From the locals asking for selfies in Jakarta to the smiling faces of those in Bandung, this was my welcome to Indonesia
Their smiles. That’s the first thing I noticed. Everyone smiled, everyone laughed, and it was so genuine I couldn’t help but be touched every time I saw it. That’s the first thing I noticed among Indonesians, and it was something that never faded in my four weeks travelling through the country.
“Excuse me, miss-terrr, can I take a photo with you please!?”
It seems I couldn’t walk 100 metres at the National Monument of Independence in Jakarta without someone coming up asking to have my picture taken. I don’t know why or what the dozen people would do with a photo of me baking in the sun, beads of sweat streaming from my face, but every time they asked it made me smile and laugh. As far as welcomes go, I wasn’t expecting this at all, but I certainly felt welcomed. And this was just the start of things to come…
The last time I was in Indonesia was six years ago in 2010, but then I never made it over to Jakarta. It seems as a tourist destination it’s always overlooked in favour of the islands, but I absolutely loved exploring this metropolis.
The one thing I found, which is surprising for a capital, is that the people were so kind and friendly. Not only were people coming up asking for a photo, they were also asking where I was from, why I was travelling in Indonesia, where I was going to next, and their curiosity was so refreshing.
The beautiful thing is those smiles never faded wherever I went.
From Jakarta our next destination was Bandung, the third largest city in Indonesia and just two hours east of the capital on the island of Java.
Bandung is almost the cultural heartbeat of Indonesia, a place that is steeped in history and tradition, and it was there that we really got to see what everyday life is like in the country.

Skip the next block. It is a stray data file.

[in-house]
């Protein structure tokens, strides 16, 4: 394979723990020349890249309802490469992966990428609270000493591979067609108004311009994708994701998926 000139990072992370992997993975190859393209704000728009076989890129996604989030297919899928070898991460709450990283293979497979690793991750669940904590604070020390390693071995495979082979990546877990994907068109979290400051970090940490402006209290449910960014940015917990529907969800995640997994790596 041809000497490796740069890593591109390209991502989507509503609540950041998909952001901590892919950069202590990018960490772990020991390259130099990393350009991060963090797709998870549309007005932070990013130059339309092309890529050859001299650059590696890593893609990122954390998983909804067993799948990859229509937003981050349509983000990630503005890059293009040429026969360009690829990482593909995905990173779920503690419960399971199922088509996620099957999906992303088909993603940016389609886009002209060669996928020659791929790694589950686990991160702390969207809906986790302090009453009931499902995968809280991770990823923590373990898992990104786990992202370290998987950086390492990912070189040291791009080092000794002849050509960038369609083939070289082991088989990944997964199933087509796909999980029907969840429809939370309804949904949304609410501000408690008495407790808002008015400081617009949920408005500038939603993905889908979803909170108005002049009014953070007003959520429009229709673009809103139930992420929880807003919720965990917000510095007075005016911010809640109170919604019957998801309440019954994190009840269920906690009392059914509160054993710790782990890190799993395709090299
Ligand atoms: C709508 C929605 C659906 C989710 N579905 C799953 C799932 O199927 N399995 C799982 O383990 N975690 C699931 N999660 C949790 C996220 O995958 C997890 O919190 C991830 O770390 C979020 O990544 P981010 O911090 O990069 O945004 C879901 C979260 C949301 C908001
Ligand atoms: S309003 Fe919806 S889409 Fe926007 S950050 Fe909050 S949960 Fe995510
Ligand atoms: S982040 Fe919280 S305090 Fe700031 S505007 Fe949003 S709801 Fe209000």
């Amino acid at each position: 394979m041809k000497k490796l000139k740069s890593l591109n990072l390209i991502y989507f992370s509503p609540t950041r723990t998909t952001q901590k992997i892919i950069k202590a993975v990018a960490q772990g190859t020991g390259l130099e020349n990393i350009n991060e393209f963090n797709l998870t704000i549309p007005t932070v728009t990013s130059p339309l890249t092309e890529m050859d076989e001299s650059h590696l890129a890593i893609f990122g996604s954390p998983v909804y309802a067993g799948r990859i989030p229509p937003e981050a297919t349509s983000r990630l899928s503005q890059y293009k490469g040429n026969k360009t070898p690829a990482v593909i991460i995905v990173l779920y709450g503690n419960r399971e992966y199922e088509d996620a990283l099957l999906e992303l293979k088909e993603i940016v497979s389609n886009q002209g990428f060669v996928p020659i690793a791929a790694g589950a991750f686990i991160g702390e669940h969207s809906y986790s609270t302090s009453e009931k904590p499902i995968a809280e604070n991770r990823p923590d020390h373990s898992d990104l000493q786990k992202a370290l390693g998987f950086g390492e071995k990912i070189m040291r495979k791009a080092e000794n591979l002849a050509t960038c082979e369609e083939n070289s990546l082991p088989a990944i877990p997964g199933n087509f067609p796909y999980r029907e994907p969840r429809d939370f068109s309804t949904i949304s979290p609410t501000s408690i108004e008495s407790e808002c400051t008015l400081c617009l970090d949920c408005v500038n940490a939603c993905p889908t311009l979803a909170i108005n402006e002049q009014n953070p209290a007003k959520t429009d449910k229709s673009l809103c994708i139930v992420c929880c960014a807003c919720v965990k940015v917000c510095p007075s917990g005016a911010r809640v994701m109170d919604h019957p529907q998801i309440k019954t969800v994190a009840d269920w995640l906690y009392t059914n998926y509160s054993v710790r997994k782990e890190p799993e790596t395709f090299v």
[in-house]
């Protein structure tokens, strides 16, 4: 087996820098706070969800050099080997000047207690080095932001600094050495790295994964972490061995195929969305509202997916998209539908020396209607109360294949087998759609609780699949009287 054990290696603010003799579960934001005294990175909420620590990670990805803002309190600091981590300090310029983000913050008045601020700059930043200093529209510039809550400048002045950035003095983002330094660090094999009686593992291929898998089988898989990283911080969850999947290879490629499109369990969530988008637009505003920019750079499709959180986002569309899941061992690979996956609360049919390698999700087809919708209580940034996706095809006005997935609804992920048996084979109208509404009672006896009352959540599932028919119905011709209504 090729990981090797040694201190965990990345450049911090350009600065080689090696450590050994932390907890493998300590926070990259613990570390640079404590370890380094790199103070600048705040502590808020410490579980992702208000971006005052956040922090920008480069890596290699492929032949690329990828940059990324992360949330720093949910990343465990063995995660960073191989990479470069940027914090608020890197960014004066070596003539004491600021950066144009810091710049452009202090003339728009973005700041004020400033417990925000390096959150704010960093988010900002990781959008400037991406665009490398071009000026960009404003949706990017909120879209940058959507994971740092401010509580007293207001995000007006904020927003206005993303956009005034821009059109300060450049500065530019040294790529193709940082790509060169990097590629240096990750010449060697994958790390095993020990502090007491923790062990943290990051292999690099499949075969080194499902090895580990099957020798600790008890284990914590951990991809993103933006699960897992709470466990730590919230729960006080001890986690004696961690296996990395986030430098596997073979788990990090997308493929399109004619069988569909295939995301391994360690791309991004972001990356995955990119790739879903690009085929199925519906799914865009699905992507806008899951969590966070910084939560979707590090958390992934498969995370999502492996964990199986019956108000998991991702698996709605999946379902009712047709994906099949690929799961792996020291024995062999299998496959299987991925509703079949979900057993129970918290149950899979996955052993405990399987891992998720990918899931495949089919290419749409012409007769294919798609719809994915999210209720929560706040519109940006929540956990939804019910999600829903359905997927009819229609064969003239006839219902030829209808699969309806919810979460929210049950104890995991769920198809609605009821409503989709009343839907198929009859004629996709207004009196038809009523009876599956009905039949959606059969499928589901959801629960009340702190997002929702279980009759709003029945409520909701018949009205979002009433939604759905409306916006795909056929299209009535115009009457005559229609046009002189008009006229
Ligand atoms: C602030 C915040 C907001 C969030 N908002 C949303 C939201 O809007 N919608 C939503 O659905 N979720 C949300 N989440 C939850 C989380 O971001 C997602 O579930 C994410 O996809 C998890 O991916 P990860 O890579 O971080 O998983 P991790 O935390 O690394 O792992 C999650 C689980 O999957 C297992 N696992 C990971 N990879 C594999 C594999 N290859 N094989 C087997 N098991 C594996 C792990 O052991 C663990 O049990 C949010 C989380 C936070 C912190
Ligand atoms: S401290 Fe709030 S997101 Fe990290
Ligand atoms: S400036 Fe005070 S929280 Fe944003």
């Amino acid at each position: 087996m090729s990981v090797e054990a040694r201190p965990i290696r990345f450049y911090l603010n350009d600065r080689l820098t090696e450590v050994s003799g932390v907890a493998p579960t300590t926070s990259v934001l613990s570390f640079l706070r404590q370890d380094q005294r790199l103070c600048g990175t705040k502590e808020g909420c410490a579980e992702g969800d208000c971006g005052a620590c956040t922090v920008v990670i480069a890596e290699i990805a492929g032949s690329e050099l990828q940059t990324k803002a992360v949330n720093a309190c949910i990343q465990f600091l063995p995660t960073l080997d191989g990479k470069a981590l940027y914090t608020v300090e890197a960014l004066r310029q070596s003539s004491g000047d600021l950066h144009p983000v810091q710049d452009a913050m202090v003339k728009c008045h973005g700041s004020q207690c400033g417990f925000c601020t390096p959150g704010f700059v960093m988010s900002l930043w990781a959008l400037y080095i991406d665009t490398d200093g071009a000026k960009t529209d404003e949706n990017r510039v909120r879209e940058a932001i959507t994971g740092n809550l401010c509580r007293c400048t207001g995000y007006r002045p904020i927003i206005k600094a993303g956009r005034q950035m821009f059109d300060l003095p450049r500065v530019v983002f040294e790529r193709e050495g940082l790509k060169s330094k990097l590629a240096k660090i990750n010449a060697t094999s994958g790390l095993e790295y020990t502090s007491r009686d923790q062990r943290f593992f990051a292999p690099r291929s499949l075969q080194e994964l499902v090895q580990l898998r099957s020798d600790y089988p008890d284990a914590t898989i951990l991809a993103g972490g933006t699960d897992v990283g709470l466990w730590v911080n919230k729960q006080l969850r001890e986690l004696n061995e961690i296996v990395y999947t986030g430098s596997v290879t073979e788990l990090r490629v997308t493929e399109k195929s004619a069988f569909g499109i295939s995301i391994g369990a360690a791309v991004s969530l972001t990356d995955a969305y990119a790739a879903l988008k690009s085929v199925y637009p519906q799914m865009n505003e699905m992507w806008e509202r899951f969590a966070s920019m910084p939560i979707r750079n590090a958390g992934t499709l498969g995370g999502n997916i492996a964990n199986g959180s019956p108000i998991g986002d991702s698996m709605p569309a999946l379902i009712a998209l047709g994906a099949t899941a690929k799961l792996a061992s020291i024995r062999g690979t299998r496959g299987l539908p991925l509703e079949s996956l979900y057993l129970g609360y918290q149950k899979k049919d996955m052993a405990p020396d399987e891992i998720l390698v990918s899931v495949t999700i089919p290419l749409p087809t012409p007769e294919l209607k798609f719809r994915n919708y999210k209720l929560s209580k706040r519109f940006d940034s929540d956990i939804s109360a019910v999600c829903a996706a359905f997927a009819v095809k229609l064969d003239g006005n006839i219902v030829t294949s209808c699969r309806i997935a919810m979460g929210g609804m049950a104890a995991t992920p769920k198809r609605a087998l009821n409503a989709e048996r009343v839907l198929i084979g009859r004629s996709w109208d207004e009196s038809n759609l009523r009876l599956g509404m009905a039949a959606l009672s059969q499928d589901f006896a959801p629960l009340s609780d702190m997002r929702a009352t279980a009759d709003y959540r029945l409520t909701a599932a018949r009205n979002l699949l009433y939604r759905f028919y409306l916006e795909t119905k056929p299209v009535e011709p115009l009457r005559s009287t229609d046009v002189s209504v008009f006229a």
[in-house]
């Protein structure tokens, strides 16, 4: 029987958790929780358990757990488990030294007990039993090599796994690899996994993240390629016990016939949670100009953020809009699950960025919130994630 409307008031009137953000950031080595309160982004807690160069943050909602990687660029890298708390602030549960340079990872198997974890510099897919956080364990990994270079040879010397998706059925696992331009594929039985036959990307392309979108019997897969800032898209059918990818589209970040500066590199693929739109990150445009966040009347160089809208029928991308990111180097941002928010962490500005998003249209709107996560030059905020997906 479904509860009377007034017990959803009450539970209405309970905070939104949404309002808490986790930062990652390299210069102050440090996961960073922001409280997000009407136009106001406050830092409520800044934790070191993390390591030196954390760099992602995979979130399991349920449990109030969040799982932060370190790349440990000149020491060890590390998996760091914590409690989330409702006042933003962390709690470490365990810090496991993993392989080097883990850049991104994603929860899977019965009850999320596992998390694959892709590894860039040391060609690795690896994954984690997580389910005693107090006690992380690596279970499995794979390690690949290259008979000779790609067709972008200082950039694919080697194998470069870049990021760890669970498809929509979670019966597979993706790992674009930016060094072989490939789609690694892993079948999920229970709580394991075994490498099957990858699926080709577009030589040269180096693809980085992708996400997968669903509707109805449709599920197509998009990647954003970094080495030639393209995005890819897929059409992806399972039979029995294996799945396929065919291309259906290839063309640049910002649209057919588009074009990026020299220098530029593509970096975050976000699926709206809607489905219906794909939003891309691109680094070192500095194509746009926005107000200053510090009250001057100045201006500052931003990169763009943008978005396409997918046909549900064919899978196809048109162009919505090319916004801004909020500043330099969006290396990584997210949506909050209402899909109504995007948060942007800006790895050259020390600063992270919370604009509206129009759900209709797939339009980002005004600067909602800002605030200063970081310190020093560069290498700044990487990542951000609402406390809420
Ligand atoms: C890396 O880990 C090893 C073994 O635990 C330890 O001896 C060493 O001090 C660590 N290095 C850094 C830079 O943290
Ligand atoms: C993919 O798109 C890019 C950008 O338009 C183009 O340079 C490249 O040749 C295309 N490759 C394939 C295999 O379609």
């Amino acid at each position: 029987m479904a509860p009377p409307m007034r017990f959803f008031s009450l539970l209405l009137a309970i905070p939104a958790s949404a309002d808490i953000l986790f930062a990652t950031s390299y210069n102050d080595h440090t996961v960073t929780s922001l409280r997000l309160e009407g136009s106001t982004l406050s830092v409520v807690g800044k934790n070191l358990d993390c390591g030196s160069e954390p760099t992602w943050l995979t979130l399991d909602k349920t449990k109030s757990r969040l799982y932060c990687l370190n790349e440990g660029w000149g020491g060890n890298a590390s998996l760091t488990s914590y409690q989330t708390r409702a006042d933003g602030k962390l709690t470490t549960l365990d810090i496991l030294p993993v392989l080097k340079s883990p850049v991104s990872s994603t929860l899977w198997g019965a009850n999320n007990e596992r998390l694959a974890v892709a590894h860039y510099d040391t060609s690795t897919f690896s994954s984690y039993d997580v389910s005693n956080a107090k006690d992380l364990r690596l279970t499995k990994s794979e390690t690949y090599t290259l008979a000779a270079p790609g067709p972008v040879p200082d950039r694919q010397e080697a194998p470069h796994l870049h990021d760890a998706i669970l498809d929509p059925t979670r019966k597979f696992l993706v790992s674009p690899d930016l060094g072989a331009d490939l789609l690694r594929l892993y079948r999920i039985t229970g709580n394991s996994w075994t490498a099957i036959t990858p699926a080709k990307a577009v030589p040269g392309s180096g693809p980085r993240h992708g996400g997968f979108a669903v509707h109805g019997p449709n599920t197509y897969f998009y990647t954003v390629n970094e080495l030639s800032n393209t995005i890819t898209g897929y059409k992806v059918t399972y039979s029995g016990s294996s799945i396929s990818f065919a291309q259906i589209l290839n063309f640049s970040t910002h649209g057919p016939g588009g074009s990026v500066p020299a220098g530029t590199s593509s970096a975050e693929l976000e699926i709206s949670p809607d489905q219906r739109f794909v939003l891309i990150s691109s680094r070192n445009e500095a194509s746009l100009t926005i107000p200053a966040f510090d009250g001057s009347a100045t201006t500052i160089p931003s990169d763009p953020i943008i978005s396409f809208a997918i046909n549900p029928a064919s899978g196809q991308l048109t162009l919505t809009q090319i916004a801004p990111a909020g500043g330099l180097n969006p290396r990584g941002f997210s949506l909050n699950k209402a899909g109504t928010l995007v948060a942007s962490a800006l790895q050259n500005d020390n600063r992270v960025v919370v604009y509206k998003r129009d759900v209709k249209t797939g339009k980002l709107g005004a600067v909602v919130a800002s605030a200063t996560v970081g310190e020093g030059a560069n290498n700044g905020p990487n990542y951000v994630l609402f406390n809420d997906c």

One morning we went to the Hong Community, a group of people bringing old-fashioned traditions to life, and while we were there we got to play games and make toys, something all families still do throughout Indonesia.
All of the games we played were so simple – they were games like shoot an elastic band gun and a very rudimentary version of bowling – but the thing is they brought so much joy to everyone who played them. It wasn’t long before everyone left their preconceptions behind and just enjoyed being a kid again, because that’s exactly what it was.
One of my favourite games, even though I was useless at it myself, was throwing a sarong and getting it to spin over our heads. Honestly, it was one of those things that was a lot harder than it looked. Still, it was amazing watching the people from the Hong Community getting these brightly coloured sarongs to spin over their heads and it made for such a good picture.
As an introduction to the culture of Indonesia, this was the perfect way to do it. Learning through doing.
No matter where we travelled around in Bandung we came across the most beautiful people, and once again I was brought back to their smiles. They were just so infectious, and no matter who I talked to it wasn’t long before I was smiling myself. I love that feeling.
Often they say it’s the people who make a country, and after seeing all the smiling happy faces of those in Bandung it felt great to be in this country again. This was my welcome to Indonesia.